Scuppernong Spring House

The headwaters of the Scuppernong River were coveted by early settlers to harness as an economic engine. Chester Smith built a saw mill there around 1847 and Curtis Mann and Talbot Dousman created THE PONDS OF THE SCUPPERNONG for their trout farm and built a cheese factory in 1870 at the site of Chester’s mill. As the reputation of ponds, trout and serene location grew, so did the number and frequency of visitors, prompting Mann and Dousman to convert the cheese factory into a hotel, which they called the Scuppernong Spring House. You can read all about it in Robert Duerwachter’s great book, THE PONDS OF THE SCUPPERNONG where he explains “The Last relic of the Scuppernong Ponds, the building which at one time had been a saw mill, a cheese factory, a hotel, a restaurant, and a club house, was destroyed by fire on August 21, 1972, the work of an arsonist.”

Looking south from the site of the Scuppernong Spring House.



Since the fire, the hotel site has been colonized by huge aspen trees and buckthorn. There are some very fine oak and hickory trees on the slopes above the site and these too were under assault from buckthorn. Here is a view of the area as seen from Hwy 67.

Down at the hotel site there was a buckthorn thicket laced with huge fallen aspen and cedar trees; a lot more work than I thought!




I took my time with this mess and when I finished the 6th tank of gas it was almost 4:00pm.



A strolling tour.

Revisiting the view from Hwy 67.

A close up study of the gnarly oak.

I enjoyed a nice walk around the trails and stopped at the stream gaging station to upload .30 to the Crowd Hydrology site. The sunset was beckoning, but I was tired and a little chilled so I headed for home back in Milwaukee.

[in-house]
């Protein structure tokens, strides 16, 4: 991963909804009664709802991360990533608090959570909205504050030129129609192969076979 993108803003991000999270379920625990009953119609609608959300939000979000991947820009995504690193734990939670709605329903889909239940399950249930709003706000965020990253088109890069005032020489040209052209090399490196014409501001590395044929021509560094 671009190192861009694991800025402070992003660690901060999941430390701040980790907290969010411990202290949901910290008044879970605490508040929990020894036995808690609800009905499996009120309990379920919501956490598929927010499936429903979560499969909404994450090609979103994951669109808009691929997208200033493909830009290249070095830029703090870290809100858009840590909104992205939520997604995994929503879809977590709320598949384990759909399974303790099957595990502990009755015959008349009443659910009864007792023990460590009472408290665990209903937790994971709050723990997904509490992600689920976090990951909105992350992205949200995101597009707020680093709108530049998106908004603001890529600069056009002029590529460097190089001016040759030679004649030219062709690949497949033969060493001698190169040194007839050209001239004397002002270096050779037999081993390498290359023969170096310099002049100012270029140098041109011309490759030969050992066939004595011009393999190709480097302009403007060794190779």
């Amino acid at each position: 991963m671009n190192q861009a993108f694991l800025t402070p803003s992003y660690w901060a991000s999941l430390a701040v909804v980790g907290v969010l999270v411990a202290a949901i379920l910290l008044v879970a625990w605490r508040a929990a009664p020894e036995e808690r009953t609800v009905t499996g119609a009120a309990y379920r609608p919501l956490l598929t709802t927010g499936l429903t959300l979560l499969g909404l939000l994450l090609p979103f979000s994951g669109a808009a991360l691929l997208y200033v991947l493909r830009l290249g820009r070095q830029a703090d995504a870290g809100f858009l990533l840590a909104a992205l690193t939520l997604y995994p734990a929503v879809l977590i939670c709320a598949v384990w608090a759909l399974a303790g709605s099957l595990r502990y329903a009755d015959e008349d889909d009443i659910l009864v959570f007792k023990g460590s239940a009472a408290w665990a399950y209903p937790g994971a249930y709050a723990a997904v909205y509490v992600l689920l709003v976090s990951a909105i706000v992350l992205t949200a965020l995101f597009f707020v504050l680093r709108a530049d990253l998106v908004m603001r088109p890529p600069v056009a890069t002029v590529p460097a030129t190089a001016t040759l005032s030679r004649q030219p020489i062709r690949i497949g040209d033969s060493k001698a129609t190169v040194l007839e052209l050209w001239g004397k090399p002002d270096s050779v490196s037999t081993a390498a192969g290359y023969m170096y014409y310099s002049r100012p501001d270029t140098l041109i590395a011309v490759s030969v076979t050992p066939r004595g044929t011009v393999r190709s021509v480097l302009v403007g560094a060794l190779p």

See you at the Springs!

WDNR Awarded $75,000 NAWCA Grant

There was quite a buzz at the South Kettle Moraine State Forest Headquarters as news of the $75,000 North American Wetlands Conservation Act award echoed in the surrounding oaks. Phase IV of the Scuppernong River Habitat Area restoration effort will proceed full speed ahead thanks to the efforts of Project Officer Matt Zine and Grant Preparer Dave Hoffman, who did an excellent job on his first grant proposal. The majority of the $75,000 matching funds required to secure the grant is being provided by the Kettle Moraine Natural History Association. Our volunteer efforts are as good as gold and will also be used to help make the match.

The NAWCA grant represents another step in the leadership transition at forest headquarters as they try to do the impossible and fill Ron Kurowski’s shoes. Dave Hoffman was a limited term employee when I ran into him at the Scuppernong Springs last October and since then he has accepted a full-time position as an Wildlife Technician (Advanced) working for the Bureau of Endangered Resources in the Southern Unit. He is back “home” in Eagle and couldn’t be happier. I think he deserves a raise!

Here are a couple pictures of the north and south sections of the Scuppernong River Habitat Area showing the work described for Phase IV in the grant proposal.



We share the “buzz” with the DNR staff and look forward to seeing the Phase IV goals realized!

Meanwhile, back at “The Springs”, there is plenty of buckthorn that needs cutting. There are a couple of gaffes in the narrative below: Robert Duerwachter wrote THE PONDS OF THE SCUPPERNONG (not William!); and no, this was not the last of the buckthorn that needs to be cut.

Lindsay and I cut a heap of buckthorn and Pati helped pile the brush.


Later, Pati and I took a dreamy walk visiting all the springs.




The cut-off trail has some wet spots so be prepared if you want to take that path. Hopefully, the DNR will be able to make improvements to complete the resurrection of the “lost trail“.



See you at the Springs!